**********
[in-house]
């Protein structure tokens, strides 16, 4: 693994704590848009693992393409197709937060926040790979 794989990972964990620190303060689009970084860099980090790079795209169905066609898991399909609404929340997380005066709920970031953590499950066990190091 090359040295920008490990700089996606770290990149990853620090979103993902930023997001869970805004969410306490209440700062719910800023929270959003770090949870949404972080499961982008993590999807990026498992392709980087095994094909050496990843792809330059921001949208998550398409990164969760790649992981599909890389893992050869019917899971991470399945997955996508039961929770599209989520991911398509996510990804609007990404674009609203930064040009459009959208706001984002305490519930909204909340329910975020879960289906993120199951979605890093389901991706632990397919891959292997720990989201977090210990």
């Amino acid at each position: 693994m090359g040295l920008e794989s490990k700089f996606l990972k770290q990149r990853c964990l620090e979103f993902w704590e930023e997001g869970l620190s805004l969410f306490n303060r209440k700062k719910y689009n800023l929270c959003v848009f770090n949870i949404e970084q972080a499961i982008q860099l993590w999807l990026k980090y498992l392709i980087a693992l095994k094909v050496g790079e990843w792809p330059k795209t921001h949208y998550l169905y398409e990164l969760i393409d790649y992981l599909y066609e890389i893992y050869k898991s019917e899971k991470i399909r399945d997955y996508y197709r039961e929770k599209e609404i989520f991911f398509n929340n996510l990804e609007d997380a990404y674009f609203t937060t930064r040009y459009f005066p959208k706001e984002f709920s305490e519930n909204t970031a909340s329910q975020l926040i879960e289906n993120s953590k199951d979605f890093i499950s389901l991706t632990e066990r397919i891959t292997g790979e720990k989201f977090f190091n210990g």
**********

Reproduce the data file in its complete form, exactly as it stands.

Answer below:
[in-house]
């Protein structure tokens, strides 16, 4: 693994704590848009693992393409197709937060926040790979 794989990972964990620190303060689009970084860099980090790079795209169905066609898991399909609404929340997380005066709920970031953590499950066990190091 090359040295920008490990700089996606770290990149990853620090979103993902930023997001869970805004969410306490209440700062719910800023929270959003770090949870949404972080499961982008993590999807990026498992392709980087095994094909050496990843792809330059921001949208998550398409990164969760790649992981599909890389893992050869019917899971991470399945997955996508039961929770599209989520991911398509996510990804609007990404674009609203930064040009459009959208706001984002305490519930909204909340329910975020879960289906993120199951979605890093389901991706632990397919891959292997720990989201977090210990």
């Amino acid at each position: 693994m090359g040295l920008e794989s490990k700089f996606l990972k770290q990149r990853c964990l620090e979103f993902w704590e930023e997001g869970l620190s805004l969410f306490n303060r209440k700062k719910y689009n800023l929270c959003v848009f770090n949870i949404e970084q972080a499961i982008q860099l993590w999807l990026k980090y498992l392709i980087a693992l095994k094909v050496g790079e990843w792809p330059k795209t921001h949208y998550l169905y398409e990164l969760i393409d790649y992981l599909y066609e890389i893992y050869k898991s019917e899971k991470i399909r399945d997955y996508y197709r039961e929770k599209e609404i989520f991911f398509n929340n996510l990804e609007d997380a990404y674009f609203t937060t930064r040009y459009f005066p959208k706001e984002f709920s305490e519930n909204t970031a909340s329910q975020l926040i879960e289906n993120s953590k199951d979605f890093i499950s389901l991706t632990e066990r397919i891959t292997g790979e720990k989201f977090f190091n210990g």